Orientalists use terminologies such as “the holy law,” “Islamic religious law,” “the Sacred law,” “the Holy Law of God,” “Islamic jurisprudence,” and even “Shari’ah” interchangeably and often conflate them with Islam itself. There seems to be a cognitive deficit in understanding the position of the Qur’an. In Verse 48: Chapter 5 declares that for everyone Allah swt sent a “manhaj” and a “shir’ah.” The former is a clear pathway to “well-being, goodness and thriving existence”; the latter constitutes the network of rules for treading the path. Often the word Shari’ah is used to refer to “manhaj” and Shir’ah together as “God’s eternal and immutable law—the way of truth, virtue and justice. In essence, Sharia’h is the ideal law in an objective and non-contingent sense, as it ought in the divine realm. As, such, Shari’ah is often used to refer to universal, innate, and natural law of goodness.” (Abou El Fadhl, 2014, p. xxxii). There is a major difference between Shari’ah and Islamic Jurisprudence (Fiqh). The former is divine, infallible and immutable. Fiqh, on the other hand, is human, fallible and changes with time and place since it is the result of human effort to understand Shari’ah and apply it to contemporary issues. It is the acceptance of the Shari’ah as explained and implemented by the Beloved Messenger of Allah that makes one a Muslim (see Verse 18: Chapter 45). Bernard G. Weiss in his book, The Spirit of Islamic Law, observes that Shari’ah “constitutes an entire way of life.” Noting that Islam means submission to the Will of Allah swt, Weiss observes, “Shari’ah is the divine delineation of the life of submission. To submit to God is to follow the path that God has ordained, nothing more and nothing less.” Anglican Bishop Kenneth Cragg (2005) makes a distinction between “Islam” and “islam” and between “Muslim” and “muslim.” A “muslim,” he regards as anyone who submits to the Will of the Creator, and a “Muslim” as someone who submit to the Will of the Creator as specified in the Shari’ah given to the Messenger of Allah swt. ↩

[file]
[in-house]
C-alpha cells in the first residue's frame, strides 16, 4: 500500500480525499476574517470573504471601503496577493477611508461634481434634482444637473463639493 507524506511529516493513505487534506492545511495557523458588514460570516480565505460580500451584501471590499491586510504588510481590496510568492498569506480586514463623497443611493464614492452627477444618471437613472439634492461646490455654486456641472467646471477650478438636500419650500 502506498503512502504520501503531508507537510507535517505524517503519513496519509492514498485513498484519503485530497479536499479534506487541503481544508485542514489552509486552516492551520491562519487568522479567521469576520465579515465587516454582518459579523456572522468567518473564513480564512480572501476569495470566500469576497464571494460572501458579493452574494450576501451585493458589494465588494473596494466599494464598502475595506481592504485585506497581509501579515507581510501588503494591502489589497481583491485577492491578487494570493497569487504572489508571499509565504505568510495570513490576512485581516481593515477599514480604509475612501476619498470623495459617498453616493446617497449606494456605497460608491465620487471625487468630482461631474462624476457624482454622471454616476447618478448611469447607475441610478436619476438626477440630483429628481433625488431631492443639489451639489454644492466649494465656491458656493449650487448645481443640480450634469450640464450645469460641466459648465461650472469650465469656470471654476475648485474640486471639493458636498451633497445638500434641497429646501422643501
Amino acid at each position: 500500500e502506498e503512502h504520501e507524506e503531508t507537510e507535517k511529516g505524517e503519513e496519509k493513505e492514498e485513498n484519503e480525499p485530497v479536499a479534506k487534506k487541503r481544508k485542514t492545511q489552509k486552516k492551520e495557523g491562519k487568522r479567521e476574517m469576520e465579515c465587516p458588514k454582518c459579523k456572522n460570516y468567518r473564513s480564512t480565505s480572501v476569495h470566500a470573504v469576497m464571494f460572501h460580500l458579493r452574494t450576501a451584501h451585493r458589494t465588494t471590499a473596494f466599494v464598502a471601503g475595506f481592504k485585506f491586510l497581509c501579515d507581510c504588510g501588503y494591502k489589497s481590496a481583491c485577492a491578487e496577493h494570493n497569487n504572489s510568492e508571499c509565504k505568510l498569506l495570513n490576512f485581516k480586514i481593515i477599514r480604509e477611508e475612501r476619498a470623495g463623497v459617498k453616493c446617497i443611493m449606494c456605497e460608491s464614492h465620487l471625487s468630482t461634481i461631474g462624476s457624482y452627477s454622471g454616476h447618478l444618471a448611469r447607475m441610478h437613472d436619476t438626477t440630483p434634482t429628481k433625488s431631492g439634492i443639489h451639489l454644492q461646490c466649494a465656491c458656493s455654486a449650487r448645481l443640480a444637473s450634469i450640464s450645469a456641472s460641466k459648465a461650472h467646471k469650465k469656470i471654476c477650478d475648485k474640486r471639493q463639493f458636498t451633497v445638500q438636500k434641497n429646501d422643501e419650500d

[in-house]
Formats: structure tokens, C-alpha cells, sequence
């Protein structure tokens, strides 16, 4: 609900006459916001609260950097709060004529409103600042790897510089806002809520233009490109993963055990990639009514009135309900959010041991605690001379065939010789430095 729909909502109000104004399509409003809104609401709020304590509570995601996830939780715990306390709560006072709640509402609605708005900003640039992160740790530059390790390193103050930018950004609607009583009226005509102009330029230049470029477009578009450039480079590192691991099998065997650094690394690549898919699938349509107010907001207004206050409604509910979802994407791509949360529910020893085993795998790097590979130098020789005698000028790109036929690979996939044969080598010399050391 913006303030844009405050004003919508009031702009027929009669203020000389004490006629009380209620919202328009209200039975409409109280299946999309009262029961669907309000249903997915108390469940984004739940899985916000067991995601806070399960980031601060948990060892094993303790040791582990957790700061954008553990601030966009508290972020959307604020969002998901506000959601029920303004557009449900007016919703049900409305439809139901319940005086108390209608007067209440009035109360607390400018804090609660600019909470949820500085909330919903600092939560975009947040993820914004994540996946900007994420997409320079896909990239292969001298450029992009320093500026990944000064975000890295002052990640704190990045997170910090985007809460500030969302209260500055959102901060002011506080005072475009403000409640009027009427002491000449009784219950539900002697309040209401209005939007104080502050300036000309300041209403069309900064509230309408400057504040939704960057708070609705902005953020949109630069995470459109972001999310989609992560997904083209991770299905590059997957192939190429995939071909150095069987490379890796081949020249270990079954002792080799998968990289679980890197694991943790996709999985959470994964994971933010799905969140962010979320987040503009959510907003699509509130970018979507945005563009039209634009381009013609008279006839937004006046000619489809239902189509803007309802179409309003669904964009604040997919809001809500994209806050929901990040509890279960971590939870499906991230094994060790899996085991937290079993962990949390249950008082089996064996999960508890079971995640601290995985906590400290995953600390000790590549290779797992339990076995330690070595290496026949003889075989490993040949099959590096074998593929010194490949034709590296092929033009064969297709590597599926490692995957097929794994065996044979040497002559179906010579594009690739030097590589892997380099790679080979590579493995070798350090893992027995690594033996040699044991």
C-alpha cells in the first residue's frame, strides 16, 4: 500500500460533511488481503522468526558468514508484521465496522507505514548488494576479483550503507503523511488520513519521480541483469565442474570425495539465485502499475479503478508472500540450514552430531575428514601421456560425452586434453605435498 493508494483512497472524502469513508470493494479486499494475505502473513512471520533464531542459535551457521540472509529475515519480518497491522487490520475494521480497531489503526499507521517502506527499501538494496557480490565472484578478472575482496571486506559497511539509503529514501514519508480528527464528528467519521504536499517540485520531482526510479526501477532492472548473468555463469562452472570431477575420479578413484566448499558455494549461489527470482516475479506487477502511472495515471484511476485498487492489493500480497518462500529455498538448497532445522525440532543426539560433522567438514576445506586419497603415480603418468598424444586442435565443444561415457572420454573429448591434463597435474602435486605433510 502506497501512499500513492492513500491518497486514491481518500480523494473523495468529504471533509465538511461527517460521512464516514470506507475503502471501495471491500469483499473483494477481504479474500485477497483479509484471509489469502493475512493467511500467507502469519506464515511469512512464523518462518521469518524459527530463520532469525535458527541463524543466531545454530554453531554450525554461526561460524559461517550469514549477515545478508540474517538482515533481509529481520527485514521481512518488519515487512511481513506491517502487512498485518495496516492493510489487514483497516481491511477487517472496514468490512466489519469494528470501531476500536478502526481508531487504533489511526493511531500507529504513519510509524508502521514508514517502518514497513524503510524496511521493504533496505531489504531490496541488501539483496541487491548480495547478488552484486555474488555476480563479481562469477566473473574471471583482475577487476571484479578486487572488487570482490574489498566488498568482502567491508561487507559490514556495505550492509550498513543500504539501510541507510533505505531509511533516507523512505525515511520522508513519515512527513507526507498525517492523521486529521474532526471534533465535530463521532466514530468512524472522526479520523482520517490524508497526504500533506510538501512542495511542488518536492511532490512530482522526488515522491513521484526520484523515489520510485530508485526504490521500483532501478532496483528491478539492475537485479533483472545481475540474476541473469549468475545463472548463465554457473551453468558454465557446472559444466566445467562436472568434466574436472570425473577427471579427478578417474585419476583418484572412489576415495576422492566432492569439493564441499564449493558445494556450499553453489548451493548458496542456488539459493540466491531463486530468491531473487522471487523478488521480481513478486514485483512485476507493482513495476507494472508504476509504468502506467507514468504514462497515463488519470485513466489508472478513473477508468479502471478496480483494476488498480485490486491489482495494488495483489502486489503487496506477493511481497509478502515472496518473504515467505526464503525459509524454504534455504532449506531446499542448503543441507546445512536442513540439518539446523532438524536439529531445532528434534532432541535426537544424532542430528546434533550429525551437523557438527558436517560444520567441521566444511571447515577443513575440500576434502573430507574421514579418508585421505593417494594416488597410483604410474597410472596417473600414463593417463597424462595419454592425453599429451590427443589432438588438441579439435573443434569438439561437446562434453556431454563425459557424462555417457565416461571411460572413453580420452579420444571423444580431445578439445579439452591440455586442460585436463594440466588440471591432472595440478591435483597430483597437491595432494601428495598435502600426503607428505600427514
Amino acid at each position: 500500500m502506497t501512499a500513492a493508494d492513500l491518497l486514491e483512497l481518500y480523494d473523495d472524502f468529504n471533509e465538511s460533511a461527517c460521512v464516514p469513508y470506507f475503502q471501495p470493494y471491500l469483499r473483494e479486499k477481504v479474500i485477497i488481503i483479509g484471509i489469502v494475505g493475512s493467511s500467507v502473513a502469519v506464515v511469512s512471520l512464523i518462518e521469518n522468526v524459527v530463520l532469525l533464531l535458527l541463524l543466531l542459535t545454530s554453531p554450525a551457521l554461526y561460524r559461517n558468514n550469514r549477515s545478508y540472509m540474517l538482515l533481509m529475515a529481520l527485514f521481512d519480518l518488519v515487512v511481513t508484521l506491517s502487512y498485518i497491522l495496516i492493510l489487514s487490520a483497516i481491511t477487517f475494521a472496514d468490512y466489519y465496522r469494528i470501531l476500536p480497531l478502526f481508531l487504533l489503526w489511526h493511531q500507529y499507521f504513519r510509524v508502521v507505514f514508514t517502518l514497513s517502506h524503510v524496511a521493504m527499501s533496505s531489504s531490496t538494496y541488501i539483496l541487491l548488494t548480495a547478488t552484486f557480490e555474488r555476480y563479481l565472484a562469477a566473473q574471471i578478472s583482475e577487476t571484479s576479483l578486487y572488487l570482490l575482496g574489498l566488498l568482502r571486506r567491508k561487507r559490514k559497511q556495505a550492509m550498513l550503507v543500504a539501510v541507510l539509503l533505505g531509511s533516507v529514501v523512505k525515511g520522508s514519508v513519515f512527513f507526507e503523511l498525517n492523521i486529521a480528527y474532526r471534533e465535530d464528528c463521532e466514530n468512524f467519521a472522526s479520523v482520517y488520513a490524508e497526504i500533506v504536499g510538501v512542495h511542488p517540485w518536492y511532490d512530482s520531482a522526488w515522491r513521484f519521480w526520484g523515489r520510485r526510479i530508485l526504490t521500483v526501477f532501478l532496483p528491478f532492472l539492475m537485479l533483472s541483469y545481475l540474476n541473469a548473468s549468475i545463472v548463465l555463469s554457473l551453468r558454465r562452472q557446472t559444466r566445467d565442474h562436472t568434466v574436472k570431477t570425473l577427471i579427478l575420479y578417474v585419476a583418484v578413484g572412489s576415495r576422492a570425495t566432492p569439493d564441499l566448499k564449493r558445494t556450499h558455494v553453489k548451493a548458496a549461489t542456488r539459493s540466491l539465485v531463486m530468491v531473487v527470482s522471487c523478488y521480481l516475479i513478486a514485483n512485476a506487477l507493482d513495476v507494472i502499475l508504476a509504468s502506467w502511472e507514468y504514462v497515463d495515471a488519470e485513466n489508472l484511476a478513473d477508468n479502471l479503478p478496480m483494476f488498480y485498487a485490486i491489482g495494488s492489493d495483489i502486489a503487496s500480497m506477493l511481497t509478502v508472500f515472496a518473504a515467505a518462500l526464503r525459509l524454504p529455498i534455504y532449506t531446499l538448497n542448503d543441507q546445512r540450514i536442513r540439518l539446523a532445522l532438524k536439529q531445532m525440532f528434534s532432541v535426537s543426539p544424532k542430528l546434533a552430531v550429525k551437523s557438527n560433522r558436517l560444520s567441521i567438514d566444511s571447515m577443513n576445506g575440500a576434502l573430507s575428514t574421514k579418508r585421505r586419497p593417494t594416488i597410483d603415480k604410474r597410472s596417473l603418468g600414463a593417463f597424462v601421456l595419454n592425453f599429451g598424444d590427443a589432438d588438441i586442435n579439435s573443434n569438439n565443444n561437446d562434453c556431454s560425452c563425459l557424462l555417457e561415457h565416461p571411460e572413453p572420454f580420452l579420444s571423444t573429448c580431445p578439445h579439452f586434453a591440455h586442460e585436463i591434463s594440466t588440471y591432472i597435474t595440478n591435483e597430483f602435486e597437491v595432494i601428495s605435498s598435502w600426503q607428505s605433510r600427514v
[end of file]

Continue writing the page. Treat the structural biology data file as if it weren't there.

See, Abou El Fadl (2014, pp. 119, 127-128) for his notion of “vulgarized Islam.” ↩
Said (1997). See also Almond (2010). On the ideology of Orientalism see, Hussain (1984). ↩
See note i above. ↩
Asad (1997a, P.189). See also His books, Formation of the Secular: Christianity, Islam, and Modernity (2003); and, Genealogies of Religion (1997), especially the last 3 chapters. ↩
See Hoyland (1997) and Tolan (2002). ↩
Walter Benjamin (n.d.) argues that capitalism itself became a changing Christianity. See also Goodchild (2002); Ross (n.d.); Eiland and Jennings (2014, p. 165); and Weider (2010). Some argue that economics itself has become a religion, which John B. Cobb (1998) calls “Economism.” See also, Nelson (2001). ↩
See some of the issues raised in reviews of Kuran’s books and papers by Muslim scholars, among them Crow (2014); Cizakca (2010); and Malik (2011). ↩